When asked if he thought hardened criminals, drug dealers and gang members in ‘The Bluff ’ would listen and curtail their activities. “You think those same gang leaders don’t listen to the Honorable Louis Farrakhan? They went all the way to Washington, D.C. to listen to Minister Farrakhan at the Justice Or Else rally. And, when he came here to the city they came out and packed the church with so-called gang bangers and rappers to listen to the Honorable Louis Farrakhan. He is the real spiritual leader of the people; they want to hear an uncompromising voice, an unafraid voice,” said Student Minister Sharrieff .
“They are getting ready to see something happen in The Bluff that has never happened before,” he added.
So far, the 10,000 Fearless Men & Women Headquarters of the South have hit the ground strong with a weekly food pantry, feeding over 200 people per week. The ‘Occupy the Corner’ initiative a collaborative effort involving several groups to form a community patrol unit is continuing with the 10,000 Fearless Training Class hosted every Wednesday at 6 p.m. The training suite is named after longtime Nation of Islam pioneer, Minister Abdul Rahman Muhammad. There is also a conflict resolution center that has been used to resolve beefs and other issues in the community. Local residents that battled personal issues have come to the headquarters and have received help and support from personnel.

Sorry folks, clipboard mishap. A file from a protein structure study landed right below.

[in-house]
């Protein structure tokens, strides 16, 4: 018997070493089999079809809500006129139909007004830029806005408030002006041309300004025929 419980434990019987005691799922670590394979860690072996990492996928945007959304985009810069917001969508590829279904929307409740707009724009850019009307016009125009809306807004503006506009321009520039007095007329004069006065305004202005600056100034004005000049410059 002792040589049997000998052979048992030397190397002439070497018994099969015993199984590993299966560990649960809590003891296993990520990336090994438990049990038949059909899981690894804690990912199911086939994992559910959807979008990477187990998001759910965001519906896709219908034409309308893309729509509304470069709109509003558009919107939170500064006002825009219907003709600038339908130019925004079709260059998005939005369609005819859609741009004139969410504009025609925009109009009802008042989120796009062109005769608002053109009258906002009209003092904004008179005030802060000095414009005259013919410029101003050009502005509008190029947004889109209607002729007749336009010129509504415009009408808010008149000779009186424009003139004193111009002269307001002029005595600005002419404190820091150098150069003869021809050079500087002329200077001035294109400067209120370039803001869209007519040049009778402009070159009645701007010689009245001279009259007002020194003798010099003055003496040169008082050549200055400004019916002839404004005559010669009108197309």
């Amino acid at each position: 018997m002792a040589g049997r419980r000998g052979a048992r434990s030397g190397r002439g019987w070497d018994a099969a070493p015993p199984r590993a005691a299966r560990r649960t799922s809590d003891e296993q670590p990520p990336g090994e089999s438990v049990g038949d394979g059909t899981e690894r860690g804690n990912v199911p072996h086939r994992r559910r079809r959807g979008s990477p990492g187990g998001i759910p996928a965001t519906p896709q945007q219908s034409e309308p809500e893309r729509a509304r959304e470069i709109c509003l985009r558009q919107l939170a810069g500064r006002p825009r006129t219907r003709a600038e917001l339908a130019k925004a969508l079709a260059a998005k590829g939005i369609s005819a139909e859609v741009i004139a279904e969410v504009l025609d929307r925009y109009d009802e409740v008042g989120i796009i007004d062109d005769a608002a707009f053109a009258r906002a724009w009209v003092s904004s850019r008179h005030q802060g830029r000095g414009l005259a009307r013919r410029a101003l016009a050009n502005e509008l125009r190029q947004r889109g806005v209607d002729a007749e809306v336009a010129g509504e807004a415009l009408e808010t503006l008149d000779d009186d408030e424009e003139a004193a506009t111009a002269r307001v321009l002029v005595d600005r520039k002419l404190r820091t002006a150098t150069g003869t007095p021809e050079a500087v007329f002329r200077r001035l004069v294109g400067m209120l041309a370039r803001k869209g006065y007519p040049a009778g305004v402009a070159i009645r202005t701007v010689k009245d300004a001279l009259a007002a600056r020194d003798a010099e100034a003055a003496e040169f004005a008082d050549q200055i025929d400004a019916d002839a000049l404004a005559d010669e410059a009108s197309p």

The headquarters has also started painting houses in close proximity to its building as an example of the Most Honorable Elijah Muhammad words, “Make your own neighborhood a decent place to live.” In doing so, residents have come by just to assist and even give donations. Recently a bus was donated to the headquarters to help in efforts of reaching the people in the community.
The word is traveling fast and the excitement is growing. Dozens are joining the training sessions. Local churches and organizations have started to come by the headquarters and join in the efforts in response to letters sent out by Student Minister Sharrieff to all churches in the surrounding area asking them to unite, including Reverend Anthony Motley, pastor of Lindsey Street Baptist Church for 35 years.
“Islam is a religion of peace and it has been demonized by the likes of Donald Trump and others who play on the xenophobic paranoia of our White brothers and sisters,” said Rev. Motley. “We welcome the Nation of Islam into the English Avenue community. The Nation of Islam has an excellent track record for taking Black males and ministering to them and giving them a sense of hope and discipline and dignity and introducing them to God through the Muslim faith, and we applaud that,” he added.
The 10,000 Fearless Men & Women Headquarters of the South is just the continuation of a great movement that will work to help improve our local communities in the spirit of love and unity. We must learn to do as Min. Farrakhan asked which is, “We must love our people more than they hate themselves.”